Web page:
Comm Games time cutthroat for goalkeepers
It's already one of the most unenviable jobs in sport, but for the New Zealand hockey goal keepers, Commonwealth Games years are as cutthroat as they come.
Soon after pushing themselves to make the squad for the World Cup - currently running in The Hague - one of them is likely to get cut for the Commonwealth Games.
The two keepers in each squad work as hard as anyone and, in both the Black Sticks men's and women's set-ups, they play nice.
They push each other, help train each other and form a nice little team within a team. Being cannon-fodder for angry strikers will do that.
Then after the World Cup the rules change.
Each team must take 18 players including at least two goalies to FIH tournaments like the World Cup, but for the Commonwealth Games (and the Olympics) the goal posts move.
Squads have a maximum of 16 and there are no requirements on the number of goalies.
That's seen a recent shift away from the spare stopper so sides can carry an extra outfielder.
The move to have just one goalie is a calculated risk, says Hockey New Zealand high performance manager Terry Evans, but one that now makes sense with the increased tempo and focus on fitness. It's also a punt which most coaches take.
"The philosophy behind it is that the physical demands on the field players nowadays are so significant that it's better to have an extra [field player]," Evans said this week from inside the Black Sticks camp in Holland.
"It's a gamble, sure, because if your goalie gets injured then you're left without one so what most teams do is upskill a field player to step in in case of an emergency. It's the more aggressive move rather than the conservative option of having that spare player there just in case the goalie gets injured."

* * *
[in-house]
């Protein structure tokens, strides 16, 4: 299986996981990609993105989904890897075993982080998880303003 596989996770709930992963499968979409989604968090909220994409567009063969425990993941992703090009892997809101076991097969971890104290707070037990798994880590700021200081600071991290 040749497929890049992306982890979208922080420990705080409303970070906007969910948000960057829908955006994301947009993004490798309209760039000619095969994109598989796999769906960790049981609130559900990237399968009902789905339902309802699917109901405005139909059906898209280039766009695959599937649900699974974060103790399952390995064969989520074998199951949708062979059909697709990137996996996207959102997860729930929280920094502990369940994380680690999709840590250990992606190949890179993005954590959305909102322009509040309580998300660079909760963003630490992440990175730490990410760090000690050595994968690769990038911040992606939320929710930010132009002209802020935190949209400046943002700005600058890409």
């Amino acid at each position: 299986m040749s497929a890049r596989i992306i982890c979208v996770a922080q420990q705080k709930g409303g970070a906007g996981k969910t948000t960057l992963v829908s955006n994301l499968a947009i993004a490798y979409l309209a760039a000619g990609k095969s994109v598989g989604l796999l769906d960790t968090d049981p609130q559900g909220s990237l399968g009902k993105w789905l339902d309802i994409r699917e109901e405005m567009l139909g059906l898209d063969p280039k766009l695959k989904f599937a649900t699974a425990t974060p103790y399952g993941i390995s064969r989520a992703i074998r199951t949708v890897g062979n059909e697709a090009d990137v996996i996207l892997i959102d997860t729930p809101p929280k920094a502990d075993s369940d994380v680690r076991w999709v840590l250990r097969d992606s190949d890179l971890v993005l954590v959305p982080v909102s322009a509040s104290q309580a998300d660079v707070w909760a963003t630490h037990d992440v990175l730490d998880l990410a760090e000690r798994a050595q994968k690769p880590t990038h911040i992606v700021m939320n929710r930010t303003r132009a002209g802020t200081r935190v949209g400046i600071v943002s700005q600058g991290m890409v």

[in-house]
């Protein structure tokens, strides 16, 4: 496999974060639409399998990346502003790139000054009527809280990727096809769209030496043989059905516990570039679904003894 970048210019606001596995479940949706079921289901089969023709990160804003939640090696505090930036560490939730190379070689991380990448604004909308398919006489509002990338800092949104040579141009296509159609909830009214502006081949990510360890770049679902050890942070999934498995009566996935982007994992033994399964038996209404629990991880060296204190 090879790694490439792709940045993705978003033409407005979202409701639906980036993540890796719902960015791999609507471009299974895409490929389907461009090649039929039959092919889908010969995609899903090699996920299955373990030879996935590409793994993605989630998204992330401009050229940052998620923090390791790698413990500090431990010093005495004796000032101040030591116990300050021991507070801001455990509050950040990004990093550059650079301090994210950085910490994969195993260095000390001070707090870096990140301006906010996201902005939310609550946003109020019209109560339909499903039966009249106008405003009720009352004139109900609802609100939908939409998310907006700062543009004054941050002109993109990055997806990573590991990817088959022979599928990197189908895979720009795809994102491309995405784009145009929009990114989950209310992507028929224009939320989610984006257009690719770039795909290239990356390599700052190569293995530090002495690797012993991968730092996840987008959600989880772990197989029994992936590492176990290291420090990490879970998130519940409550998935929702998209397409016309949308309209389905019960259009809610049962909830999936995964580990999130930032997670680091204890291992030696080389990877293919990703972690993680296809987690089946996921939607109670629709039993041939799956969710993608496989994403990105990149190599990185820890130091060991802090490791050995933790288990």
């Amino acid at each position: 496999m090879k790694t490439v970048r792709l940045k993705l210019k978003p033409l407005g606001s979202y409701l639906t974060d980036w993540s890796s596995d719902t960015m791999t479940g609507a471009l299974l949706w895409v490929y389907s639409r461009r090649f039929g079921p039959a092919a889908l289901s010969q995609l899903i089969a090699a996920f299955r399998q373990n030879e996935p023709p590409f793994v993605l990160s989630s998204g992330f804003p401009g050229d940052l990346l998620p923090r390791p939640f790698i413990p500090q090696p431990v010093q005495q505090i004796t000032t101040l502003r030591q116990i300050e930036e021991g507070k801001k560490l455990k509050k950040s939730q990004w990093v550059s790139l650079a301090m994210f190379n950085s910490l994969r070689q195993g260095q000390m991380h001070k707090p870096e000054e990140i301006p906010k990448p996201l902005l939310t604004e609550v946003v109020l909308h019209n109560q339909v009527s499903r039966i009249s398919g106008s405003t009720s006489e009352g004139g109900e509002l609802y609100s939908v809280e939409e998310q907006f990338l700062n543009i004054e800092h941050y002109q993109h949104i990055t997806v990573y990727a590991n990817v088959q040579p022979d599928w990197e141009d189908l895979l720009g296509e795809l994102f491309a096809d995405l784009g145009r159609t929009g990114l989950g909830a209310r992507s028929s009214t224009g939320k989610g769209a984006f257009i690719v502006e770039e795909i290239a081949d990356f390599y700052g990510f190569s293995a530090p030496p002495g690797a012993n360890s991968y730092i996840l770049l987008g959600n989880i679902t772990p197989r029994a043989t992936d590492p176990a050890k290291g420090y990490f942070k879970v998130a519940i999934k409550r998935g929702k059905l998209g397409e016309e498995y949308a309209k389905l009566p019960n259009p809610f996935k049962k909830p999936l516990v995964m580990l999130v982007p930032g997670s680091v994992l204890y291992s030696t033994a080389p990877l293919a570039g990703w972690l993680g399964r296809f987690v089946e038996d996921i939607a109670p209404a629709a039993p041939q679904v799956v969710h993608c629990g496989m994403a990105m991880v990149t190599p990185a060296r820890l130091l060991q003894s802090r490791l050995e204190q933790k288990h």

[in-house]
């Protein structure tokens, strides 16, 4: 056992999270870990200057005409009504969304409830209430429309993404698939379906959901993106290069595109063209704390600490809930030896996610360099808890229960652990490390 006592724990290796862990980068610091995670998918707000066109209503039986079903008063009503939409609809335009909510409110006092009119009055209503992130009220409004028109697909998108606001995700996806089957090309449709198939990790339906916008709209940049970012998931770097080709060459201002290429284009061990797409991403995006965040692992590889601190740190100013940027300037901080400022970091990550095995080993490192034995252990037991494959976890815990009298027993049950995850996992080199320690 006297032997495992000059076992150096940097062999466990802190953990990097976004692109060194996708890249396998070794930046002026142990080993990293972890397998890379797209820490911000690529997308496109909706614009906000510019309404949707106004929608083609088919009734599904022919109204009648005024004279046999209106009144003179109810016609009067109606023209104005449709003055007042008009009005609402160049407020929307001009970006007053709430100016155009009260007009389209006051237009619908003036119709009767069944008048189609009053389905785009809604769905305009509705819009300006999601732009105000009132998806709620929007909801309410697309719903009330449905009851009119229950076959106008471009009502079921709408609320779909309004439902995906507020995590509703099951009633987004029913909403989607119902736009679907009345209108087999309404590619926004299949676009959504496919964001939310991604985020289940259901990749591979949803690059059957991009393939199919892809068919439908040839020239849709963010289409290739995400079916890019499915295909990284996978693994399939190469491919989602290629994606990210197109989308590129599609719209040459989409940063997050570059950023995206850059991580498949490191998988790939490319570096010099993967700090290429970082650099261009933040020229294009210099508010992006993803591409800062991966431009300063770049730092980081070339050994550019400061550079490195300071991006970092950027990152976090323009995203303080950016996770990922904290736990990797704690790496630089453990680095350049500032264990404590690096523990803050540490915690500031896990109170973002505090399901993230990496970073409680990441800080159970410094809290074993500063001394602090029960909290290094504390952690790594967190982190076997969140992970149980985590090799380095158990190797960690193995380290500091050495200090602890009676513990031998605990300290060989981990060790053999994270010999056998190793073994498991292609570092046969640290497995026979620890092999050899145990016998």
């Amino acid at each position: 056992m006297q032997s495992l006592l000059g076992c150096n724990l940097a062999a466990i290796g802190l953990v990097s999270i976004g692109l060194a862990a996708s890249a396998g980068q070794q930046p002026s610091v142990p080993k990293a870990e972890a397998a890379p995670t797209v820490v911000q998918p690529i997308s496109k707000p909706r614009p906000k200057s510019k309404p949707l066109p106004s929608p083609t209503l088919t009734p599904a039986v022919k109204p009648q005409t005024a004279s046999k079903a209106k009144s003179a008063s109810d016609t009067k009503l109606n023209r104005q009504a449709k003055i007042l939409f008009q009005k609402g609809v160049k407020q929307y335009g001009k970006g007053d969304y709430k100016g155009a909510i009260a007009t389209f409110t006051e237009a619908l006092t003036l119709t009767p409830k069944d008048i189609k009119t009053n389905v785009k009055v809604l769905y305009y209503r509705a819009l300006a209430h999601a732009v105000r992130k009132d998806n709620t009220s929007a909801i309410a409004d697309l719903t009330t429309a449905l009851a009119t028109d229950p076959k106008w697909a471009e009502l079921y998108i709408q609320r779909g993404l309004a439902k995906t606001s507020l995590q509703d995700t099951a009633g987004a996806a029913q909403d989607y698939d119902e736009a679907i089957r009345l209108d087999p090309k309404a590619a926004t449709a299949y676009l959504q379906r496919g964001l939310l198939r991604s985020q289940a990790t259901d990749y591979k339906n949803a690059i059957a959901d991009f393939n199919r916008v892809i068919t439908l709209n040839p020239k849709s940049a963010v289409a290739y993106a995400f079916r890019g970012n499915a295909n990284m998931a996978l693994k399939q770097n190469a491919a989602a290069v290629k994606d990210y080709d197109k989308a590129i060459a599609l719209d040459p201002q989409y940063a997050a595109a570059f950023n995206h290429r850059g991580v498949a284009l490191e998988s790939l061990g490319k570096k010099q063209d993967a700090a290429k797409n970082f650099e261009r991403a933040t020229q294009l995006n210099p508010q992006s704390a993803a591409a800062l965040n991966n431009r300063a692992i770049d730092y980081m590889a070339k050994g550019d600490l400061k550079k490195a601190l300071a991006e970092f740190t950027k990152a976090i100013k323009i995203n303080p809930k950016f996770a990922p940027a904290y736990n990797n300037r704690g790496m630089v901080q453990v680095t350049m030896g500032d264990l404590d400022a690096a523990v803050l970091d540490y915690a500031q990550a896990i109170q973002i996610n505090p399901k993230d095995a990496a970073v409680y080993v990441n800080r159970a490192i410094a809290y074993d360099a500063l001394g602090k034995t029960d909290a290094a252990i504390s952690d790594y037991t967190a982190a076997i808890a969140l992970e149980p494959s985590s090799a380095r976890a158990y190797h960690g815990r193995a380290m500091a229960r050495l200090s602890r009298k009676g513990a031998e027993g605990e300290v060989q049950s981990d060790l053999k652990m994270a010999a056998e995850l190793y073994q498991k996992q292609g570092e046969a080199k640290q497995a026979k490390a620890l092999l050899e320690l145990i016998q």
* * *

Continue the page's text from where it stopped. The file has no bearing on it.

At the Olympics a goalie and a spare field player can at least travel with the team as cover, just not stay in the village. At the Commonwealth Games there is no such luxury.
So when Bianca Russell, Sally Rutherford, Devon Manchester and Hamish McGregor come back from the Netherlands, the nervous looks will start.
Russell and Rutherford both had stints as Beth Jurgeleit's back-up and are now sharing the top spot. There is unlikely to be any sharing in Glasgow next month as the both the men's and women's Black Sticks look certain to take one keeper each.
But there are no hard feelings. Not publicly at least.
"The competition can be good for us," said Russell, who pipped Rutherford to be the Black Sticks women's goalie for the London Olympics.
"We push each other hard and we obviously want to be as good as we can for ourselves and more importantly, for the team."
McGregor, who was at the Olympics but only as cover, understood the move to take an extra field player and said little changed for Manchester or him.
"It does sound cutthroat, but it's no secret to us or anything. We're pushing for that top spot anyway. No one wants to be the second best at anything."
AT A GLANCE
The Black Sticks women's team opened their World Cup campaign overnight last night against Belgium. The men's first game is at 3.30am tomorrow morning, against Korea.
Sunday Star Times